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Reports & Essays: Literature - Shakespeare


Julius Caesar Analysis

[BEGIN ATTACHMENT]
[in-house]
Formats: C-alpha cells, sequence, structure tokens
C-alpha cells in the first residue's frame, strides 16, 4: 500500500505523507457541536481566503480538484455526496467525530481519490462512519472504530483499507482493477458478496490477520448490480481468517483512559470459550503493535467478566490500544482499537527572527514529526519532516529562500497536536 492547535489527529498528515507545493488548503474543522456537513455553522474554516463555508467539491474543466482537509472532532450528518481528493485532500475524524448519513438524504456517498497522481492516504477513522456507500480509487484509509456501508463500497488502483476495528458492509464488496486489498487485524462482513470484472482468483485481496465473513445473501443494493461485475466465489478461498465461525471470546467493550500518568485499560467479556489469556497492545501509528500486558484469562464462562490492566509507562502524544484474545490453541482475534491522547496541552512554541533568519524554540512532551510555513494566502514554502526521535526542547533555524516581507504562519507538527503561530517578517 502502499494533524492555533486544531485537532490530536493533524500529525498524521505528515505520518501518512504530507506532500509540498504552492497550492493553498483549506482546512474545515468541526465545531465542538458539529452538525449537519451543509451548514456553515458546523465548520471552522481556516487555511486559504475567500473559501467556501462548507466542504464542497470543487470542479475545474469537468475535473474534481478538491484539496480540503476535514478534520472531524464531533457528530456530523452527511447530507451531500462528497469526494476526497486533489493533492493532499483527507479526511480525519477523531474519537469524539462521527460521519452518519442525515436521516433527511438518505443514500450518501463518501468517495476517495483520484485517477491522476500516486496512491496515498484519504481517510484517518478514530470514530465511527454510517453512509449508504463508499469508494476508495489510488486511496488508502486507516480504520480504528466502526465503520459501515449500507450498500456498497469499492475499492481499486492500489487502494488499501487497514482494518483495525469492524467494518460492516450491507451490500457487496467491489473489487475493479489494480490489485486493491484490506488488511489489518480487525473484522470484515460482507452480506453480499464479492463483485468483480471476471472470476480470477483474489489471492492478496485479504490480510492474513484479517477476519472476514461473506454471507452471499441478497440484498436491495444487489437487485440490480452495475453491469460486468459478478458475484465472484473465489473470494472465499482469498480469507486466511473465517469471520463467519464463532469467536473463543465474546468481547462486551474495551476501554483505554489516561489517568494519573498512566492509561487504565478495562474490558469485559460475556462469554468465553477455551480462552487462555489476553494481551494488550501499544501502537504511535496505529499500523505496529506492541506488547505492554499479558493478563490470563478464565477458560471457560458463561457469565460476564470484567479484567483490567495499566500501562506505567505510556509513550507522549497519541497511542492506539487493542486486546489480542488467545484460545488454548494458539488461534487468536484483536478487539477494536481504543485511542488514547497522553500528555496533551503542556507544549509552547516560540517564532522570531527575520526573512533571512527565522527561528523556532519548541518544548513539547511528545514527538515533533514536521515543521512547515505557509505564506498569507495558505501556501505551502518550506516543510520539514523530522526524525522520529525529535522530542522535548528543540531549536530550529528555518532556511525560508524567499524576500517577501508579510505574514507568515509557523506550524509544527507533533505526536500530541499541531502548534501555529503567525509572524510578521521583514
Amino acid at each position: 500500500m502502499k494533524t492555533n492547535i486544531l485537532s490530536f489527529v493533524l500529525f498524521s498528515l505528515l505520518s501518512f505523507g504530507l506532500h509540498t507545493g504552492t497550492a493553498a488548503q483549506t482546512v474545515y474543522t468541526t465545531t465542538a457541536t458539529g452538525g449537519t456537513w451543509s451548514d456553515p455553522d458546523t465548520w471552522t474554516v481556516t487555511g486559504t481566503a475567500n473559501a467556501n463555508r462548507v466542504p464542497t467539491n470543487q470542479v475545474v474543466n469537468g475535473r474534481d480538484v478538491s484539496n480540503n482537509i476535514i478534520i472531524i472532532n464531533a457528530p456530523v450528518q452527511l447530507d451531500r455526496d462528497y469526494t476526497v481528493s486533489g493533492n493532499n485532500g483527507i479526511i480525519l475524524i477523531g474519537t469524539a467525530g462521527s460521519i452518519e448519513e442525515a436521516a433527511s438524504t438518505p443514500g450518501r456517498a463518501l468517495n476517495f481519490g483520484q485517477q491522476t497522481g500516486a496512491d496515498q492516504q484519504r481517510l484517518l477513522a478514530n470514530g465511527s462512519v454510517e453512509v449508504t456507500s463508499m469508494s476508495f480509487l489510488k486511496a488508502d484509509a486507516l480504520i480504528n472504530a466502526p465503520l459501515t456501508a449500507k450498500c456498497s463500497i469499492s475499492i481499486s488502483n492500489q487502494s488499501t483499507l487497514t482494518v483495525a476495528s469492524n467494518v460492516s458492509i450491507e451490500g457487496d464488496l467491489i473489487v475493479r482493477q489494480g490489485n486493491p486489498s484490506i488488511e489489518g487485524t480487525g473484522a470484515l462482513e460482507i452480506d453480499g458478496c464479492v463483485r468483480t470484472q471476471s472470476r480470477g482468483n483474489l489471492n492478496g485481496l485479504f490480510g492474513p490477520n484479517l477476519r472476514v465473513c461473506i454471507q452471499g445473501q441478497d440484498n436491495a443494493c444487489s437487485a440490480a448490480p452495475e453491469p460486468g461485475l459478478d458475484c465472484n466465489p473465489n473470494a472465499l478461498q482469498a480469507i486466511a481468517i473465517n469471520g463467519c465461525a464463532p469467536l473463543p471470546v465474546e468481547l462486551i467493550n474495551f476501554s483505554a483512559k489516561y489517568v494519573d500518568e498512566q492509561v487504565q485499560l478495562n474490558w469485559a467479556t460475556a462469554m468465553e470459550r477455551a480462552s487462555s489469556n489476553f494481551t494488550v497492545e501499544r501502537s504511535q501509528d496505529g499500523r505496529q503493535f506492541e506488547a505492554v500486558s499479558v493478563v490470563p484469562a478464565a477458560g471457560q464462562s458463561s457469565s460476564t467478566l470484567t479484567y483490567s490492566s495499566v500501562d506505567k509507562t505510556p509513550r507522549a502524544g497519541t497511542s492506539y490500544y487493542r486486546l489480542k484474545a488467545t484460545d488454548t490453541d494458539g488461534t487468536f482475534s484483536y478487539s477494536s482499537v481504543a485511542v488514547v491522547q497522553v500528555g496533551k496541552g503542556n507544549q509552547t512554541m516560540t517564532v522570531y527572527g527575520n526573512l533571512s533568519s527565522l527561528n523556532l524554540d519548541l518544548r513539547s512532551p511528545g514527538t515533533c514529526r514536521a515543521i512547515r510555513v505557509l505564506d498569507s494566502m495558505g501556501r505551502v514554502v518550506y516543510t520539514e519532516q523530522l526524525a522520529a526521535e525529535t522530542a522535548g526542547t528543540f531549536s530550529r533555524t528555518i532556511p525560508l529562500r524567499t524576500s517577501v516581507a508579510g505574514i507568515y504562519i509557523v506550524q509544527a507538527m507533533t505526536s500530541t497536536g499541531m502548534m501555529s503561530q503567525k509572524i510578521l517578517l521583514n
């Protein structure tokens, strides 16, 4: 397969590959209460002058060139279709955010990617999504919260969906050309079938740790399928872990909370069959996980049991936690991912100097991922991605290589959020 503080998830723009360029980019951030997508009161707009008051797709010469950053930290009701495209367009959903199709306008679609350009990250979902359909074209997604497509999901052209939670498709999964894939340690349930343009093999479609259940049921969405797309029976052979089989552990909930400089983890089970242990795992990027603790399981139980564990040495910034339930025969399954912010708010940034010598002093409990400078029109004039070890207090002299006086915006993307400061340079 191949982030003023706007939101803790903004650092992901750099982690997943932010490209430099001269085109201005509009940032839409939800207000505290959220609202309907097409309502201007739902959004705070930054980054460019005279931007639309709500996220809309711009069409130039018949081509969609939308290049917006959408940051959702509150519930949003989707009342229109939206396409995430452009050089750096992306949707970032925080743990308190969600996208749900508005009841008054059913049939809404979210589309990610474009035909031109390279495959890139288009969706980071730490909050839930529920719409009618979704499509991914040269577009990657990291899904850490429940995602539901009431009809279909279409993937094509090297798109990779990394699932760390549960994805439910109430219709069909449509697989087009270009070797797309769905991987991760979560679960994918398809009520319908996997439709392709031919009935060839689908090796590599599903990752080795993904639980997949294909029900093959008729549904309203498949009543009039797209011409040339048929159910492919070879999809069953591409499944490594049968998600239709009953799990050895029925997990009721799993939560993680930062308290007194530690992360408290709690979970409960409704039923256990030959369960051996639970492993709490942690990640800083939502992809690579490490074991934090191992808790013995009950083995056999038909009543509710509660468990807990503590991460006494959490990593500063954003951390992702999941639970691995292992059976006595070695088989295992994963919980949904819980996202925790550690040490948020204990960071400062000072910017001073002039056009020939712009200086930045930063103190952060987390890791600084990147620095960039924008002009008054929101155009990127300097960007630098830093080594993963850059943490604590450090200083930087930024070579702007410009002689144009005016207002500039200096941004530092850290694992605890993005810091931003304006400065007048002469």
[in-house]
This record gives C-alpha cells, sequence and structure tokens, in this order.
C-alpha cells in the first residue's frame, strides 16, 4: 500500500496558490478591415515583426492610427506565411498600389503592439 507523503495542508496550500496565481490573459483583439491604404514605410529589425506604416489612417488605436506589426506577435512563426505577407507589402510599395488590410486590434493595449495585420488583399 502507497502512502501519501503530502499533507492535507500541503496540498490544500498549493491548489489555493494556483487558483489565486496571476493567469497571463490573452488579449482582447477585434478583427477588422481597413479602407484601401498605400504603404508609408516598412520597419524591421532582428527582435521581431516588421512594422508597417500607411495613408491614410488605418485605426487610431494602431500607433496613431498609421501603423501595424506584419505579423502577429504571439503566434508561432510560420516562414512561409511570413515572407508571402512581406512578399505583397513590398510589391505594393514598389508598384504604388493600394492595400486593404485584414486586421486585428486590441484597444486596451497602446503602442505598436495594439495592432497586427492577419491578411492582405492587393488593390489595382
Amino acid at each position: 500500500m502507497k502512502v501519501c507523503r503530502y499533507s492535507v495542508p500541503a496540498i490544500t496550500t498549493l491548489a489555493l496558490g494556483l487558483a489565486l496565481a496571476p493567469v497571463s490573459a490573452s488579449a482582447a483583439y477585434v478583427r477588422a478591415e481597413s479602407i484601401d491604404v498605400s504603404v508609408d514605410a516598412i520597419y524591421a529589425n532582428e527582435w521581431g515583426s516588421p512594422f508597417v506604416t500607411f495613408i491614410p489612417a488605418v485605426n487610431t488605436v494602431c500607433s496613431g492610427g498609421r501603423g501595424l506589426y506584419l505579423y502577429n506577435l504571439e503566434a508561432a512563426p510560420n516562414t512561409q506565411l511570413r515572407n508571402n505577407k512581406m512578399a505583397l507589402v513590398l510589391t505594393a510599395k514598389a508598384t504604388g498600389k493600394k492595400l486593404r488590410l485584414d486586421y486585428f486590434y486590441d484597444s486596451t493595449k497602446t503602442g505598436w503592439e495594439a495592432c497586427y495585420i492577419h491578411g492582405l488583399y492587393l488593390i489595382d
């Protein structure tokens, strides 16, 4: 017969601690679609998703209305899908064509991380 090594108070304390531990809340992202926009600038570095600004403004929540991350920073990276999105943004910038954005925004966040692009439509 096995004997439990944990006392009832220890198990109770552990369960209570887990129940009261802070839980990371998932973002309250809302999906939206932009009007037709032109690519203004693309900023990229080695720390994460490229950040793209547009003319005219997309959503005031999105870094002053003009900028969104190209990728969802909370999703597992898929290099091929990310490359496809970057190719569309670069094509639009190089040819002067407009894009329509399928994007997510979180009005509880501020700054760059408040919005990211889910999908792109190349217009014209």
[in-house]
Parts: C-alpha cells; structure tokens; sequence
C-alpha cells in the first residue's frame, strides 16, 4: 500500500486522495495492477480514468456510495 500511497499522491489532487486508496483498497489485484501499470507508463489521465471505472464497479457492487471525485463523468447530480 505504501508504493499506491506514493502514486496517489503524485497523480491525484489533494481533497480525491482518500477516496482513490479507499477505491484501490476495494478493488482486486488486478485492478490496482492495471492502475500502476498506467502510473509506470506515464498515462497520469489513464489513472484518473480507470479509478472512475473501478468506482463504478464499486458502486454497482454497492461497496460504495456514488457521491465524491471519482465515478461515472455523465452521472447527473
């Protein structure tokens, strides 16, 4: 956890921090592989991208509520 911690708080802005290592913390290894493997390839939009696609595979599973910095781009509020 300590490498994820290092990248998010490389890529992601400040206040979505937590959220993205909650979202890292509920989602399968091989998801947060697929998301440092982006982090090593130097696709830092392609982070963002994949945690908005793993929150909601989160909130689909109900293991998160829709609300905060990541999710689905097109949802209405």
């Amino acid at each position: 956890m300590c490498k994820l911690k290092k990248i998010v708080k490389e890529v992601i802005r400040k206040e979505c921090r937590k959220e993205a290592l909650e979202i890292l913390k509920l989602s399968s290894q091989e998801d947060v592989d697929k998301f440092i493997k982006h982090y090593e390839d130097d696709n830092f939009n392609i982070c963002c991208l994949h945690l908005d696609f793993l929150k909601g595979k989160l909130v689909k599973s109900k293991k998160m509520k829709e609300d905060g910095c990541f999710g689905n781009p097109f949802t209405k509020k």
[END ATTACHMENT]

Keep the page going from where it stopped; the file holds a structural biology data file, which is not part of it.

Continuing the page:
Aristotle was perhaps the pioneer of modern day dramas, more specifically dramatic tragedies. He first defined what a tragedy is: A drama which contained hubris, pathos and/or bathos, and the most valued element in a tragedy, a tragic hero. This was usually the main character who is noble in his deeds, yet has one flaw which causes him to fall. The tragic works of Shakespeare were no exception. In the drama, Julius Caesar the reader can clearly see many of the principles of a tragedy. That is all except for the tragic hero. Ideas as to who is the tragic hero range from Cassius to Julius Caesar himself. The trouble is all characters have material to prove and disprove them. However the hypothesis that Marcus Brutus is the tragic hero is incorrect. One element to a tragic hero is the hero has only one tragic flaw, and Brutus clearly has more than one flaw in his character. The first flaws in Brutus character is his naivete and the assumptions he makes about other characters. Through out the entire story these two flaws are reflected in many of his decisions and actions. A specific example is his view on the Roman populace. Thinking all Romans are honorable and noble it is not only incorrect, but it plagues him until the very end of the play. One instance occurred as the conspirators were meeting. Brutus stated, Lets kill him boldly, but not wrathfully...... This shall make our purpose necessary and not envious.... (Shakespeare, Julius Caesar, 2.1. 172 & 177-178). He honestly believed that all involved were going to kill Caesar for honorable reasons. Not once did he question the motives of everyone, where, in reality Brutus probably was the only involved for noble reasons. Brutus undoubtedly convinces the reader of his own naivete when he states, ... let us bathe our hands in Caesars blood... Lets all cry ^Peace, freedom, and liberty!! (3.1. 106 & 110) Just by his enthusiasm, Brutus is not aware of any other motives. He simply believes that , Peace, freedom, and liberty are the only motives. Another example was during his speech at Caesars funeral. ... not that I loved Caesar less, but that I loved Rome more (3.2. 18-20). Addressing the nobility of his actions and his love for Rome, Brutus surmises that the people understand him because of their equal love for their country. This assumption is evident because he uses it as the sole reason for killing Caesar. A reason that Brutus believes the people agree with, otherwise he would not use it to rationalize such a crime. Lastly that same lack of insight is seen in when Brutus declares, ... I have done no more to Caesar than you shall do to Brutus (3.2. 28-29) Paraphrased he says that the people would do the same to him if he became ambitious, as he did to Caesar for becoming ambitious. Yet the people hardly understand him. One citizen proves that! when he states, Caesars better parts Shall be crowned in Brutus (3.2 39-40). The citizen completely misses the point Brutus is trying to make, and blurts out a random, ignorant comment. Throughout all the naive decisions and assumptions Brutus still has another downfall. A flaw that is closely related, but still different. The second flaw seen in Brutus is his one sided perception of many things. His perceptions of attitudes, values, beliefs, and more. This can be seen during his funeral speech. Focusing only on the political aspects of the assassination, he not once stops to consider that Caesar was more than a representation of the future Rome, but a person too. I slew my best lover for the good of Rome ( 3.2. 33-34) says Brutus. He dose not once grieve for Caesar, or show remorse for Caesar. He innocently addresses only one side of the situation. This incorrect perception is then used against him n Cassius speech. Cassius makes it plain to the audience that Brutus did not view Caesar as a person, and therefore convincing the crowd against Brutus. A second example of Brutus poor perception was after the assassination. As Rome's situation turned into civil war Brutus still speaks of honor and nobility. ... Did not great Julius bleed for justice sake? ( 4.3. 19) , ... I am armed so str! ong in honesty(4.3. 67), our legions are brimful, our cause is ripe (4.3. 214). On and on he goes focused on what he still deems important. Once again Brutus perception is incorrect and reality is much different. Not many still value honestly, and most know that at those times, it would not help you move ahead. Rome begins to fall, and what hopes of saving it do not center around the honorable and noble point of view Brutus clings on to. Yet it is his flaw that he is ignorant of such things. One flaw, that are many within Brutus. Brutus has two, maybe three, distinct flaws in his character, and many downfalls. Brutus first is naive, and assumes to much about the people of Rome. He does listen to them, but what he hears is either misinterpreted, or it is set aside because it does not agree with his preconceived notions of what the populace should be saying. All of this makes it very clear that Brutus is not the tragic hero. Who then is the hero? As stated before, there is concrete evidence proving and disproving many other characters. But then is Julius Caesar truly a tragedy? Does not a tragedy have a clear tragic hero? Nobody will ever know. But whether Julius Caesar is a tragedy as most believe, or a historical account as others believe, it is a beautiful work of art. Literature at its very best, something that will never be forgotten.

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